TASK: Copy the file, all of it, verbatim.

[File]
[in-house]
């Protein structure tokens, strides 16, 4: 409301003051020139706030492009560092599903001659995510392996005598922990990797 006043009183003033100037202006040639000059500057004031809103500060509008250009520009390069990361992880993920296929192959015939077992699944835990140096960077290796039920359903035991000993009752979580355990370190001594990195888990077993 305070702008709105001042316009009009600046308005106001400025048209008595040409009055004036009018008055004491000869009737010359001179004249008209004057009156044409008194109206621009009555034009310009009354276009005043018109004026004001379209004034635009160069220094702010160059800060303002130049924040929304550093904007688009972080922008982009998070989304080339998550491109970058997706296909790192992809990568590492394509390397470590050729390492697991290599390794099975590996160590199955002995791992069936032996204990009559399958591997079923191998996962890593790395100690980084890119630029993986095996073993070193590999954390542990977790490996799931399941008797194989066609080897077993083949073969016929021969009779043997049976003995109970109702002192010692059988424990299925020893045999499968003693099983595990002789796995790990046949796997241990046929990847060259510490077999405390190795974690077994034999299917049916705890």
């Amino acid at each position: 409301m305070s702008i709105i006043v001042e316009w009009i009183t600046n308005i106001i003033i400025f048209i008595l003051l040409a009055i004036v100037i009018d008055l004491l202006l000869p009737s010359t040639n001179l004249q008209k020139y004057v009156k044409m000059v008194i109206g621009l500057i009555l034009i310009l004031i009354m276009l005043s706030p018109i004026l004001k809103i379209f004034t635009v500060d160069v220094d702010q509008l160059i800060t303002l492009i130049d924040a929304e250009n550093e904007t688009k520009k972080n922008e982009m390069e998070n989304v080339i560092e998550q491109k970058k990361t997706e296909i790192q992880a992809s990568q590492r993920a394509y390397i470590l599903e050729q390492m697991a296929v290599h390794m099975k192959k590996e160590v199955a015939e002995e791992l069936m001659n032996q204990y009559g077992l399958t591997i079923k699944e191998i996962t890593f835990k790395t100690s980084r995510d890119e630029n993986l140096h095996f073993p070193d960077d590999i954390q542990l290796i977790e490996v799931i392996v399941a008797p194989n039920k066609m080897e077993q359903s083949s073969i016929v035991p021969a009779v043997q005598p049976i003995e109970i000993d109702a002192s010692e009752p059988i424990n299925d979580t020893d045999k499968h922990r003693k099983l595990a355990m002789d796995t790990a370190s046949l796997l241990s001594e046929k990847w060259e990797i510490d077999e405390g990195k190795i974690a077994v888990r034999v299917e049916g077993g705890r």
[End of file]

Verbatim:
[in-house]
């Protein structure tokens, strides 16, 4: 409301003051020139706030492009560092599903001659995510392996005598922990990797 006043009183003033100037202006040639000059500057004031809103500060509008250009520009390069990361992880993920296929192959015939077992699944835990140096960077290796039920359903035991000993009752979580355990370190001594990195888990077993 305070702008709105001042316009009009600046308005106001400025048209008595040409009055004036009018008055004491000869009737010359001179004249008209004057009156044409008194109206621009009555034009310009009354276009005043018109004026004001379209004034635009160069220094702010160059800060303002130049924040929304550093904007688009972080922008982009998070989304080339998550491109970058997706296909790192992809990568590492394509390397470590050729390492697991290599390794099975590996160590199955002995791992069936032996204990009559399958591997079923191998996962890593790395100690980084890119630029993986095996073993070193590999954390542990977790490996799931399941008797194989066609080897077993083949073969016929021969009779043997049976003995109970109702002192010692059988424990299925020893045999499968003693099983595990002789796995790990046949796997241990046929990847060259510490077999405390190795974690077994034999299917049916705890």
């Amino acid at each position: 409301m305070s702008i709105i006043v001042e316009w009009i009183t600046n308005i106001i003033i400025f048209i008595l003051l040409a009055i004036v100037i009018d008055l004491l202006l000869p009737s010359t040639n001179l004249q008209k020139y004057v009156k044409m000059v008194i109206g621009l500057i009555l034009i310009l004031i009354m276009l005043s706030p018109i004026l004001k809103i379209f004034t635009v500060d160069v220094d702010q509008l160059i800060t303002l492009i130049d924040a929304e250009n550093e904007t688009k520009k972080n922008e982009m390069e998070n989304v080339i560092e998550q491109k970058k990361t997706e296909i790192q992880a992809s990568q590492r993920a394509y390397i470590l599903e050729q390492m697991a296929v290599h390794m099975k192959k590996e160590v199955a015939e002995e791992l069936m001659n032996q204990y009559g077992l399958t591997i079923k699944e191998i996962t890593f835990k790395t100690s980084r995510d890119e630029n993986l140096h095996f073993p070193d960077d590999i954390q542990l290796i977790e490996v799931i392996v399941a008797p194989n039920k066609m080897e077993q359903s083949s073969i016929v035991p021969a009779v043997q005598p049976i003995e109970i000993d109702a002192s010692e009752p059988i424990n299925d979580t020893d045999k499968h922990r003693k099983l595990a355990m002789d796995t790990a370190s046949l796997l241990s001594e046929k990847w060259e990797i510490d077999e405390g990195k190795i974690a077994v888990r034999v299917e049916g077993g705890r």